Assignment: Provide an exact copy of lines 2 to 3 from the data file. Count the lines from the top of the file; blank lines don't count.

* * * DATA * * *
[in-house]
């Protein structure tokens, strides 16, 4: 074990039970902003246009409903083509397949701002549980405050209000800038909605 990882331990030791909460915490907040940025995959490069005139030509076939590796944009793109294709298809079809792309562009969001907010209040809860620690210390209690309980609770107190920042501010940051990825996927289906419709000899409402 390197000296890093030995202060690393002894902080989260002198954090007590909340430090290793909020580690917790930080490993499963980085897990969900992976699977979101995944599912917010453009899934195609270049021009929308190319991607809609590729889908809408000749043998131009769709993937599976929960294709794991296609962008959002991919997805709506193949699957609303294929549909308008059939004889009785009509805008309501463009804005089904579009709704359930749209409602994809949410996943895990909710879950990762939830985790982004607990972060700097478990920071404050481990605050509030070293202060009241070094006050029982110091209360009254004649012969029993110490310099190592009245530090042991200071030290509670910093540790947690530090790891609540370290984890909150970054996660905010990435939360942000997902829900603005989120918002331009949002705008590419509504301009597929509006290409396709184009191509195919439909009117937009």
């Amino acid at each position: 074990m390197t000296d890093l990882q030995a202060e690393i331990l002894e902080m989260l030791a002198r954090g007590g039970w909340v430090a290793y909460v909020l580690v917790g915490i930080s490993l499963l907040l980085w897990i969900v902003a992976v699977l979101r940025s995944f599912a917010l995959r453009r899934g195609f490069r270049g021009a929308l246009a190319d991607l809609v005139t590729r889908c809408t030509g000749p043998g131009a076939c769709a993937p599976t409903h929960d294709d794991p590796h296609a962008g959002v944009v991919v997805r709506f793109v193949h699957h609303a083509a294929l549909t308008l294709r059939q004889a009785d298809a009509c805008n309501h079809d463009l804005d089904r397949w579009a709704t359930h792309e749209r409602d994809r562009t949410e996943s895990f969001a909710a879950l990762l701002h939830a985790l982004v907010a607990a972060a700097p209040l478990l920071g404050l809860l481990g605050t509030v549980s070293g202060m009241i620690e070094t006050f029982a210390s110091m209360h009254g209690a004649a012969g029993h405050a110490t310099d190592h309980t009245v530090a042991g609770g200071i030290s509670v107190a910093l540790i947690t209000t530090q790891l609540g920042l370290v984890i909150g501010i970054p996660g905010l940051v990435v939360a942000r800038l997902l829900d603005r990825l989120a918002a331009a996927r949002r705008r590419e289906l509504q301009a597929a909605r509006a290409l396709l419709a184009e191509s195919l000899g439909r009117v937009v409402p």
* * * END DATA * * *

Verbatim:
């Protein structure tokens, strides 16, 4: 074990039970902003246009409903083509397949701002549980405050209000800038909605 990882331990030791909460915490907040940025995959490069005139030509076939590796944009793109294709298809079809792309562009969001907010209040809860620690210390209690309980609770107190920042501010940051990825996927289906419709000899409402 390197000296890093030995202060690393002894902080989260002198954090007590909340430090290793909020580690917790930080490993499963980085897990969900992976699977979101995944599912917010453009899934195609270049021009929308190319991607809609590729889908809408000749043998131009769709993937599976929960294709794991296609962008959002991919997805709506193949699957609303294929549909308008059939004889009785009509805008309501463009804005089904579009709704359930749209409602994809949410996943895990909710879950990762939830985790982004607990972060700097478990920071404050481990605050509030070293202060009241070094006050029982110091209360009254004649012969029993110490310099190592009245530090042991200071030290509670910093540790947690530090790891609540370290984890909150970054996660905010990435939360942000997902829900603005989120918002331009949002705008590419509504301009597929509006290409396709184009191509195919439909009117937009």
């Amino acid at each position: 074990m390197t000296d890093l990882q030995a202060e690393i331990l002894e902080m989260l030791a002198r954090g007590g039970w909340v430090a290793y909460v909020l580690v917790g915490i930080s490993l499963l907040l980085w897990i969900v902003a992976v699977l979101r940025s995944f599912a917010l995959r453009r899934g195609f490069r270049g021009a929308l246009a190319d991607l809609v005139t590729r889908c809408t030509g000749p043998g131009a076939c769709a993937p599976t409903h929960d294709d794991p590796h296609a962008g959002v944009v991919v997805r709506f793109v193949h699957h609303a083509a294929l549909t308008l294709r059939q004889a009785d298809a009509c805008n309501h079809d463009l804005d089904r397949w579009a709704t359930h792309e749209r409602d994809r562009t949410e996943s895990f969001a909710a879950l990762l701002h939830a985790l982004v907010a607990a972060a700097p209040l478990l920071g404050l809860l481990g605050t509030v549980s070293g202060m009241i620690e070094t006050f029982a210390s110091m209360h009254g209690a004649a012969g029993h405050a110490t310099d190592h309980t009245v530090a042991g609770g200071i030290s509670v107190a910093l540790i947690t209000t530090q790891l609540g920042l370290v984890i909150g501010i970054p996660g905010l940051v990435v939360a942000r800038l997902l829900d603005r990825l989120a918002a331009a996927r949002r705008r590419e289906l509504q301009a597929a909605r509006a290409l396709l419709a184009e191509s195919l000899g439909r009117v937009v409402p």